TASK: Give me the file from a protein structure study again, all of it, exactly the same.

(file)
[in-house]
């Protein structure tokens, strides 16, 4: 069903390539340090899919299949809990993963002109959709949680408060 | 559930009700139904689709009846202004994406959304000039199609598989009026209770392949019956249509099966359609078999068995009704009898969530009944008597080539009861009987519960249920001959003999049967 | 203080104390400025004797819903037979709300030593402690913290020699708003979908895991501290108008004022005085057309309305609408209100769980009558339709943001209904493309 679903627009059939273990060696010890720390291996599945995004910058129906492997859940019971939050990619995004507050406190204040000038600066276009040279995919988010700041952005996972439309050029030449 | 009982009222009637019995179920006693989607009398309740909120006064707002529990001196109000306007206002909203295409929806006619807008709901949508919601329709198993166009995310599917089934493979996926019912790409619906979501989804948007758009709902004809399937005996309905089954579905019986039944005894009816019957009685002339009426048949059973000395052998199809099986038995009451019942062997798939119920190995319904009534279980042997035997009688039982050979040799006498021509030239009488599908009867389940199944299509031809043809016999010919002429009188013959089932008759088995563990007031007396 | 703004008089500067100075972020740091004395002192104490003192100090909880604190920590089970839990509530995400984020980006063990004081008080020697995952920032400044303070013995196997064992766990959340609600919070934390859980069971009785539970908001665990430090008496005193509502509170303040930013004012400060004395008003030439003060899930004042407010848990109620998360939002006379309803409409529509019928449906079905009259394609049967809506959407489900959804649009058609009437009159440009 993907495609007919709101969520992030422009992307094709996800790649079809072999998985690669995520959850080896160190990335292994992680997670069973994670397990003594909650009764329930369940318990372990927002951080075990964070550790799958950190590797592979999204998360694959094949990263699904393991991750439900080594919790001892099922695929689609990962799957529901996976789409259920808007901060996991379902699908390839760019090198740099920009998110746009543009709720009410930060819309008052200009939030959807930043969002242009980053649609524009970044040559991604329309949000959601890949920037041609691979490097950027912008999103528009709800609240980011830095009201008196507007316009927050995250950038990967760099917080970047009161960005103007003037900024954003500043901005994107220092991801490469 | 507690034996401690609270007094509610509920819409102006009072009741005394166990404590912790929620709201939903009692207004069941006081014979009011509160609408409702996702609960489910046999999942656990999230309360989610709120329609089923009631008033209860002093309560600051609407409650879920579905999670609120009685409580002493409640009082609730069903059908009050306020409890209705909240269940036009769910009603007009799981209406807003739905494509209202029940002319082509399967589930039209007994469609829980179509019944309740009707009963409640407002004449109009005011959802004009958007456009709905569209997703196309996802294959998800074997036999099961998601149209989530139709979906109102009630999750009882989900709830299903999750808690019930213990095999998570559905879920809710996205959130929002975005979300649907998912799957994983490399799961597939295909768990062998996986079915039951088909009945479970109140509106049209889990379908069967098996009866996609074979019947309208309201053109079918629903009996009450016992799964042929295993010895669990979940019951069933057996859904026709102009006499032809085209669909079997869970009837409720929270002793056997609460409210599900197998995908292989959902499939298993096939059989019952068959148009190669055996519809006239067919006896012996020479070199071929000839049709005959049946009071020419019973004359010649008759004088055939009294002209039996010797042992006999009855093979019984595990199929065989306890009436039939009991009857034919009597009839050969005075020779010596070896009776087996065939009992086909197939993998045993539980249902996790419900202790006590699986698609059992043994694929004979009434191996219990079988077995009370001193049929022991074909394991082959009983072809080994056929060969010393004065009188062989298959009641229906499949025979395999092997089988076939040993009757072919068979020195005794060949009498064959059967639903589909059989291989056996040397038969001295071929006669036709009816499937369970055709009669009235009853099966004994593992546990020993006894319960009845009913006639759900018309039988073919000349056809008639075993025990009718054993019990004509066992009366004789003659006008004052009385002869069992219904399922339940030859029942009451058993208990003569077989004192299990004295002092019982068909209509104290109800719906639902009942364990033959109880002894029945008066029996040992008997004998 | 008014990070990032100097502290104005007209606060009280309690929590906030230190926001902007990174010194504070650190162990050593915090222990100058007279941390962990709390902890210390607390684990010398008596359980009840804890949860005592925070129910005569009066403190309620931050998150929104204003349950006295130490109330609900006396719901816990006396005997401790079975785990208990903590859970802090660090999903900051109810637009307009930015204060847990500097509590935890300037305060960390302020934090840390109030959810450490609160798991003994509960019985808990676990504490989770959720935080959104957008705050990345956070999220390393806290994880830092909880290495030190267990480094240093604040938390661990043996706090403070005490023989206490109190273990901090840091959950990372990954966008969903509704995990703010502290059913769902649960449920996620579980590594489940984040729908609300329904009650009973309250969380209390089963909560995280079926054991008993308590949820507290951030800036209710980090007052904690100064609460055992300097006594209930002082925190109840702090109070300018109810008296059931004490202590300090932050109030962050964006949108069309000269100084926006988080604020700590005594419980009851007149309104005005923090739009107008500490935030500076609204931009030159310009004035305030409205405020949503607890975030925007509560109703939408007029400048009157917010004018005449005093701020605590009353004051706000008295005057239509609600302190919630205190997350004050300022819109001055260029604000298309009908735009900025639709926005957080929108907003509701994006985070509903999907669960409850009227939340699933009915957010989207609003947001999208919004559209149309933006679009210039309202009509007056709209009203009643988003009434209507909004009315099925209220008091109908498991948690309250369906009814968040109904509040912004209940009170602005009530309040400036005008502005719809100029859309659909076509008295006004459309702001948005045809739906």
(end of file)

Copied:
[in-house]
């Protein structure tokens, strides 16, 4: 069903390539340090899919299949809990993963002109959709949680408060 | 559930009700139904689709009846202004994406959304000039199609598989009026209770392949019956249509099966359609078999068995009704009898969530009944008597080539009861009987519960249920001959003999049967 | 203080104390400025004797819903037979709300030593402690913290020699708003979908895991501290108008004022005085057309309305609408209100769980009558339709943001209904493309 679903627009059939273990060696010890720390291996599945995004910058129906492997859940019971939050990619995004507050406190204040000038600066276009040279995919988010700041952005996972439309050029030449 | 009982009222009637019995179920006693989607009398309740909120006064707002529990001196109000306007206002909203295409929806006619807008709901949508919601329709198993166009995310599917089934493979996926019912790409619906979501989804948007758009709902004809399937005996309905089954579905019986039944005894009816019957009685002339009426048949059973000395052998199809099986038995009451019942062997798939119920190995319904009534279980042997035997009688039982050979040799006498021509030239009488599908009867389940199944299509031809043809016999010919002429009188013959089932008759088995563990007031007396 | 703004008089500067100075972020740091004395002192104490003192100090909880604190920590089970839990509530995400984020980006063990004081008080020697995952920032400044303070013995196997064992766990959340609600919070934390859980069971009785539970908001665990430090008496005193509502509170303040930013004012400060004395008003030439003060899930004042407010848990109620998360939002006379309803409409529509019928449906079905009259394609049967809506959407489900959804649009058609009437009159440009 993907495609007919709101969520992030422009992307094709996800790649079809072999998985690669995520959850080896160190990335292994992680997670069973994670397990003594909650009764329930369940318990372990927002951080075990964070550790799958950190590797592979999204998360694959094949990263699904393991991750439900080594919790001892099922695929689609990962799957529901996976789409259920808007901060996991379902699908390839760019090198740099920009998110746009543009709720009410930060819309008052200009939030959807930043969002242009980053649609524009970044040559991604329309949000959601890949920037041609691979490097950027912008999103528009709800609240980011830095009201008196507007316009927050995250950038990967760099917080970047009161960005103007003037900024954003500043901005994107220092991801490469 | 507690034996401690609270007094509610509920819409102006009072009741005394166990404590912790929620709201939903009692207004069941006081014979009011509160609408409702996702609960489910046999999942656990999230309360989610709120329609089923009631008033209860002093309560600051609407409650879920579905999670609120009685409580002493409640009082609730069903059908009050306020409890209705909240269940036009769910009603007009799981209406807003739905494509209202029940002319082509399967589930039209007994469609829980179509019944309740009707009963409640407002004449109009005011959802004009958007456009709905569209997703196309996802294959998800074997036999099961998601149209989530139709979906109102009630999750009882989900709830299903999750808690019930213990095999998570559905879920809710996205959130929002975005979300649907998912799957994983490399799961597939295909768990062998996986079915039951088909009945479970109140509106049209889990379908069967098996009866996609074979019947309208309201053109079918629903009996009450016992799964042929295993010895669990979940019951069933057996859904026709102009006499032809085209669909079997869970009837409720929270002793056997609460409210599900197998995908292989959902499939298993096939059989019952068959148009190669055996519809006239067919006896012996020479070199071929000839049709005959049946009071020419019973004359010649008759004088055939009294002209039996010797042992006999009855093979019984595990199929065989306890009436039939009991009857034919009597009839050969005075020779010596070896009776087996065939009992086909197939993998045993539980249902996790419900202790006590699986698609059992043994694929004979009434191996219990079988077995009370001193049929022991074909394991082959009983072809080994056929060969010393004065009188062989298959009641229906499949025979395999092997089988076939040993009757072919068979020195005794060949009498064959059967639903589909059989291989056996040397038969001295071929006669036709009816499937369970055709009669009235009853099966004994593992546990020993006894319960009845009913006639759900018309039988073919000349056809008639075993025990009718054993019990004509066992009366004789003659006008004052009385002869069992219904399922339940030859029942009451058993208990003569077989004192299990004295002092019982068909209509104290109800719906639902009942364990033959109880002894029945008066029996040992008997004998 | 008014990070990032100097502290104005007209606060009280309690929590906030230190926001902007990174010194504070650190162990050593915090222990100058007279941390962990709390902890210390607390684990010398008596359980009840804890949860005592925070129910005569009066403190309620931050998150929104204003349950006295130490109330609900006396719901816990006396005997401790079975785990208990903590859970802090660090999903900051109810637009307009930015204060847990500097509590935890300037305060960390302020934090840390109030959810450490609160798991003994509960019985808990676990504490989770959720935080959104957008705050990345956070999220390393806290994880830092909880290495030190267990480094240093604040938390661990043996706090403070005490023989206490109190273990901090840091959950990372990954966008969903509704995990703010502290059913769902649960449920996620579980590594489940984040729908609300329904009650009973309250969380209390089963909560995280079926054991008993308590949820507290951030800036209710980090007052904690100064609460055992300097006594209930002082925190109840702090109070300018109810008296059931004490202590300090932050109030962050964006949108069309000269100084926006988080604020700590005594419980009851007149309104005005923090739009107008500490935030500076609204931009030159310009004035305030409205405020949503607890975030925007509560109703939408007029400048009157917010004018005449005093701020605590009353004051706000008295005057239509609600302190919630205190997350004050300022819109001055260029604000298309009908735009900025639709926005957080929108907003509701994006985070509903999907669960409850009227939340699933009915957010989207609003947001999208919004559209149309933006679009210039309202009509007056709209009203009643988003009434209507909004009315099925209220008091109908498991948690309250369906009814968040109904509040912004209940009170602005009530309040400036005008502005719809100029859309659909076509008295006004459309702001948005045809739906």